It is also a little disingenuous to compare the inspection performance of FE Colleges with that of the small independent specialist colleges and sixth form colleges, both of which concentrate on a single type of provision. This once again fails to pay due regard to the extraordinary breadth of provision and open access nature of FE colleges.
Returning to this year’s report, the 6% drop does not recognise the efforts FE colleges have made in the year just gone and in recent years to re-shape their curriculum to better match the skills shortages identified in the economies at local and regional levels. Our curriculum and that of the sector as a whole is now much more closely designed to match the detailed labour market information that is increasingly being made available in areas like Greater Manchester. In fact, one of the headline strengths in The Manchester College’s last inspection report was: ‘Highly detailed and thorough strategic planning has taken excellent account of local and regional priorities to provide courses that respond to the needs of the communities served by the college’.
No other sector of education is as good as ours at doing this, and we really deserve recognition for that. The good news is that, increasingly, the need to boost national productivity seems to be guiding Government policy on skills, and I see this as a big opportunity for getting across the huge role we can play.

Careers information, advice and guidance (CIAG)

When it comes to careers information, advice and guidance, a reader of the report could be forgiven for thinking that it is more or less uniformly under-performing by all institutions and for all ages. This is simply not the case, and Ofsted inspections provide much evidence to back this up.
The facts are that Colleges like ours have great strengths – acknowledged time and again by Ofsted inspection reports – in the breadth of our advice and guidance services and in the way we prepare young people for the world of work.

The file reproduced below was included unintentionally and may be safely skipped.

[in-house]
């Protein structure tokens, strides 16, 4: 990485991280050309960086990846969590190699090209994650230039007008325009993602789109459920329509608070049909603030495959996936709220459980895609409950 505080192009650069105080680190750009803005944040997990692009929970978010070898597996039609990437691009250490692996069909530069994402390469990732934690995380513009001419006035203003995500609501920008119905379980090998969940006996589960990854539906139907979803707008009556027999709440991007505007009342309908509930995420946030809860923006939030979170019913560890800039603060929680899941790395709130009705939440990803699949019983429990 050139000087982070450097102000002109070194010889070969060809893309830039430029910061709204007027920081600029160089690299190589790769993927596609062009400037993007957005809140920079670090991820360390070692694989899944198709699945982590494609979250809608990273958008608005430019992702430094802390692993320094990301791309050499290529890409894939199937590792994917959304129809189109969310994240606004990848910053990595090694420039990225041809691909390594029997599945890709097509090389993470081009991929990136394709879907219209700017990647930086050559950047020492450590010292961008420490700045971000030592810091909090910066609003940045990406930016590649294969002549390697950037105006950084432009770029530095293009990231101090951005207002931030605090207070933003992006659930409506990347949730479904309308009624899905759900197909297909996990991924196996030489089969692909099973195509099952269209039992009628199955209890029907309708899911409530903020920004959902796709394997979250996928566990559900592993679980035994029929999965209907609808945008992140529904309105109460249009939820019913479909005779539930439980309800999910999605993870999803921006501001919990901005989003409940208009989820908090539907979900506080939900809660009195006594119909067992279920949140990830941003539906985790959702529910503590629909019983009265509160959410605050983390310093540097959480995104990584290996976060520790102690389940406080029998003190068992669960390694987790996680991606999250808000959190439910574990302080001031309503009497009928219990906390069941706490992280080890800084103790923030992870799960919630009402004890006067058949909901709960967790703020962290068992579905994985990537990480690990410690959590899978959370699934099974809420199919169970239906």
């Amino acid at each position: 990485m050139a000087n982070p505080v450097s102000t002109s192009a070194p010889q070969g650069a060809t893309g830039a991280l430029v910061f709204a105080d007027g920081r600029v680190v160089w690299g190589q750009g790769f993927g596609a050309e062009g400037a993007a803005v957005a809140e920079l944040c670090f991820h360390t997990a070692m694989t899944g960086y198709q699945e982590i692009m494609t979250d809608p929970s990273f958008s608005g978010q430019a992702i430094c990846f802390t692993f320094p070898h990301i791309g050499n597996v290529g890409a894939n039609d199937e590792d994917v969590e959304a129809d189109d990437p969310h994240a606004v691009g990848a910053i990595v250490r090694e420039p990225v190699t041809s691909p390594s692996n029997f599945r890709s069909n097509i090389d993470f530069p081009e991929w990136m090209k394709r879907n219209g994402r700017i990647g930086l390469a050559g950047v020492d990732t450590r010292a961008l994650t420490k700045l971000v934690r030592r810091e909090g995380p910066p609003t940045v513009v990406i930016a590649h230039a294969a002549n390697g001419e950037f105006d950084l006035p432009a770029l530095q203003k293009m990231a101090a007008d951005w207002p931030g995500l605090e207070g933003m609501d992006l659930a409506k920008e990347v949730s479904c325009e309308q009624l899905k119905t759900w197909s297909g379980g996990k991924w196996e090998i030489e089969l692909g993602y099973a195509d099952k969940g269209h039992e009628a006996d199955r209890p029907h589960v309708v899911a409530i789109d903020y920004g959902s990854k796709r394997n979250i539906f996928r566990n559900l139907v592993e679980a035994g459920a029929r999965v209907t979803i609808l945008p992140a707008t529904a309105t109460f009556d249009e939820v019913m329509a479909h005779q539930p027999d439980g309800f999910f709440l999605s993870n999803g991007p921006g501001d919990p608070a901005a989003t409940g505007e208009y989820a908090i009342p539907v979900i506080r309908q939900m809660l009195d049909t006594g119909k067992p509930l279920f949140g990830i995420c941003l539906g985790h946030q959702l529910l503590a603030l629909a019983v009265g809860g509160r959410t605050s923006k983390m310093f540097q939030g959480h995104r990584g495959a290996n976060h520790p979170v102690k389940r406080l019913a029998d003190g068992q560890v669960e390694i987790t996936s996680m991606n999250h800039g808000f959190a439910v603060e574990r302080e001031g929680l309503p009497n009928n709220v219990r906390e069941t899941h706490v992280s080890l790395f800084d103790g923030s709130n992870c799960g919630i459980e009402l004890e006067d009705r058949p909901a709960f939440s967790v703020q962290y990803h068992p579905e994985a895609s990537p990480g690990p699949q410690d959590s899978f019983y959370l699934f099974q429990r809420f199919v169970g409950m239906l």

Work experience on study programmes

Finally, I’d like to look beyond our own institutions and make a point about employers and our relationships with them. I think that the report missed an opportunity to give deserved recognition of the challenges created by mandating work experience for 16-19 study programmes - not just challenges relating to volume but also of the challenge of ensuring they are of high quality and give students real insights into the career that interests them at the level of their intended qualification. This challenge is one which our staff and partner employers are rising to together, but it is a complex and time consuming endeavour. A fact that we must all recognise and understand if the outcomes are to be meaningful.

Looking to the future

Soon we’ll have a new Chief Inspector– Amanda Spielman, currently chair of Ofqual. I hope this is a signal for a change in approach. I would be the first to assert that an inspection body that is less than rigorous and frank is no use to anyone, least of all the institutions inspected. However, it must give recognition where it is due, cast it’s net widely to gather information and then base conclusions and comments on all the facts.